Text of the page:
Ongoing Vulnerability

Ongoing or Increasing Vulnerability
Weak Economy, High Threat Level

U.S. efforts to quell the terrorist threat at home and abroad are unsuccessful, as terrorists remain elusive and the homeland security effort bogs down in bureaucratic infighting and confusion about what measures can be effective. Additional terrorist actions around the world maintain or increase business and individual concerns over safety.

Meanwhile, the economy continues to struggle, keeping corporations skittish on a variety of fronts. Interest rates remain low, but lending continues to contract. The US economy experiences a third consecutive quarter of negative to no growth and unemployment passes 8.5%. The rest of the developed world enters recession with two consecutive quarters of negative growth. Second and third world economies stagnate as US and European imports from the third world drop dramatically. Global trade decreases by 3% - 5%. Global GDP growth goes to zero.

Several countries default on their sovereign debt. IMF and World Bank efforts keep the global financial system intact, but the US is too weak economically to support major bailouts and severe local economic contractions occur in Eastern Europe, South America and South East Asia.

What are the main economic and social consequences?

Regional trade is preferred over global trade. US multinationals begin to pull out of the most troubled areas (Indonesia, SE Asia and some parts of Africa) and re-deploy to more attractive areas (Russia, Baltic States, Central Asia). Major capital investment projects are abandoned or delayed. Government spending (on defense, infrastructure and security) helps offset corporate investment declines, but at the cost of budget deficits that threaten to cause inflation sooner rather than later.

There is a marked shift from consumption to savings and investment, but via insurance and fixed income products or debt reduction. Retail investing in equities essentially vanishes. Few people travel, even on business. A sense of "local is best and safest" affects travel, leisure and retail behavior. Energy costs rise as OPEC cuts production. One major US airline goes out of business and the survivors continue to contract. Commercial banking, badly hurt by the national defaults in South America and South East Asia, retrenches and lending remains weak.

Costs for basics (food, fuel, transportation, housing, clothing) start to rise. Costs for everything else fall, but sales stay flat or decline. Steady declines in all major indices reinforce/drive the drop in confidence. Dow hits 6000. Nasdaq hits 1200.

What would be the resulting business behaviors?

Corporate investment by all but a few companies dries up as margins and business volume shrink. Although interest rates are low, borrowing is expensive as lenders demand significant risk premiums from all but a few companies. Business focus is on maximizing returns from available assets and on maintaining customer loyalty.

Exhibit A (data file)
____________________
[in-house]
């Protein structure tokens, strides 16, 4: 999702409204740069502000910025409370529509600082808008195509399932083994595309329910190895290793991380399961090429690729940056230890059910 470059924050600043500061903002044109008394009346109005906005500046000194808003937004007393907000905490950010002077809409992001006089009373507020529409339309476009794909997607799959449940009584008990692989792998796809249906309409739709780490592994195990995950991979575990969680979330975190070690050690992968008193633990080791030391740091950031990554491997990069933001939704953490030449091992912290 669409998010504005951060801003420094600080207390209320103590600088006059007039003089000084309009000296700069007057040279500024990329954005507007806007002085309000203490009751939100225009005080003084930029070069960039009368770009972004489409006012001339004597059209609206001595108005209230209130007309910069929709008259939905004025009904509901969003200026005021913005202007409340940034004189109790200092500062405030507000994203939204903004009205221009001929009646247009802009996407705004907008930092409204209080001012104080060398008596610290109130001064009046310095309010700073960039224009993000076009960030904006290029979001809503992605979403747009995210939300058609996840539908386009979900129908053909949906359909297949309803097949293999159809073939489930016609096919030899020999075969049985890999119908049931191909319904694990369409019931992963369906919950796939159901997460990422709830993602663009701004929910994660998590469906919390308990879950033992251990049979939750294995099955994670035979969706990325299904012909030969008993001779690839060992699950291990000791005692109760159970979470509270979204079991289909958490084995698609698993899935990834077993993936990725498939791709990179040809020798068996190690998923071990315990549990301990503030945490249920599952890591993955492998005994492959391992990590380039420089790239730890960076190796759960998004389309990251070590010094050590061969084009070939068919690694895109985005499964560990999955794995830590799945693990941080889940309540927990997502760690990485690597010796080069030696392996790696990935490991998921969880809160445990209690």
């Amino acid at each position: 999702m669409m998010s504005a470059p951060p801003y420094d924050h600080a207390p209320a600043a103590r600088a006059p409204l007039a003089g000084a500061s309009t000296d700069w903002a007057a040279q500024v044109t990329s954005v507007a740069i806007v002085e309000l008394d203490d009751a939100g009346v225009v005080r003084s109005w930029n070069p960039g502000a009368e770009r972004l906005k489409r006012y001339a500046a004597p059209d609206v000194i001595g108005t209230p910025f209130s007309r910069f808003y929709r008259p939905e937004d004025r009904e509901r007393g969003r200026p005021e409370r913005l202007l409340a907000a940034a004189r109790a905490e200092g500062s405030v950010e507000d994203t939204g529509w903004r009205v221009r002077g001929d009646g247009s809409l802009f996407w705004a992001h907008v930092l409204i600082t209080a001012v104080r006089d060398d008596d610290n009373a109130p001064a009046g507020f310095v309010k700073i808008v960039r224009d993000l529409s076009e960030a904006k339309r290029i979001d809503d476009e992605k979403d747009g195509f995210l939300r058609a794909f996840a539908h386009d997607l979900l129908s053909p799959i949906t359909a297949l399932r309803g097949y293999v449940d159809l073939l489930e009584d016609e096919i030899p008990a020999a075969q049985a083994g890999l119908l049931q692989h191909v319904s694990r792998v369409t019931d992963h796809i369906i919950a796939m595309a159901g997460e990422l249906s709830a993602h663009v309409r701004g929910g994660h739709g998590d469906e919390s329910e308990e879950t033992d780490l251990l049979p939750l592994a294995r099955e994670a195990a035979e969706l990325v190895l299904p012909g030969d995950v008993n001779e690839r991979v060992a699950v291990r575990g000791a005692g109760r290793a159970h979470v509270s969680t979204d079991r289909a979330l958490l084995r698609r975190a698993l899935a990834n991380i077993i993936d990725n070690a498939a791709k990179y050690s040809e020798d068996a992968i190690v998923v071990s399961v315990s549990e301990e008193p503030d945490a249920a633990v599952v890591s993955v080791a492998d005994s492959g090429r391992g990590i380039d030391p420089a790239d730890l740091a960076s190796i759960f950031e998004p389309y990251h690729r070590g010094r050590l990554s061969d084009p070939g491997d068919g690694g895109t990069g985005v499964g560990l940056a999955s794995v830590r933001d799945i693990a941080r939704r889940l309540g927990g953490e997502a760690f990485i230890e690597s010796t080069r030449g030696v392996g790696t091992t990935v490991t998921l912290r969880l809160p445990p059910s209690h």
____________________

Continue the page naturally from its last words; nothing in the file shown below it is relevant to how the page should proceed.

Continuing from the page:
There are a few acquisitions by financially strong players and a few unsuccessful merger attempts amongst struggling businesses, but most distressed businesses enter Chapter 11 from which few emerge. Marginally capitalized or high-debt-burdened infrastructure businesses collapse. Private Capital funds begin to look for LBO and rollup opportunities.

Brand focus shifts to local markets and patriotic/austerity themes. There is a sharp drop off in luxury and near-luxury products and services, which are seen as unnecessary and self-indulgent. Stabilize and survive strategies replace growth. Zero visibility reports replace earnings forecasts.

Businesses begin to look at how to be self-sufficient as public infrastructure is seen as increasingly vulnerable to destruction or interruption.

What impacts will this have on the IT organization?

There is a major retrenchment in IT spending and a slowing down of software development efforts. Emphasis is placed on managing costs down as fast as possible. "Simplify and streamline" is the core strategy - made easier in many cases as large numbers of recently emerged technology vendors shrink or disappear altogether. EAI products and portals are especially hard hit.

Contractors and consultants are laid off first, them in house staff are cut, then contractors and consultants are back but at lower rates and in smaller numbers. "Show me the money" deals and aggressive risk sharing with vendors become the norm. Size matters (because depth of talent and bench strength are still important), but so does efficiency and flexibility.

One stop shopping (justified by the need for simplification) replaces best of breed strategies. Experimentation is severely curtailed. Outsource deals dry up except in a few specific industries where economics overcome risk.

What will be the smartest IT response?

Batten down the hatches. Simplify everything. Outsource selectively with strong business continuity guarantees. Focus on results-weighted risk and success sharing. Balance the costs of ownership and need for diversification in operational infrastructure. Find others to share infrastructure risks and pool critical resources. Make as many fixed costs as possible into variable costs. Pick the one stop shop of choice - probably determined as much by cost and ease of resource management as technical capability.

Click on a response above for further analysis of each scenario.

This article was originally published on 11-01-2001
eWeek eWeek

Have the latest technology news and resources emailed to you everyday.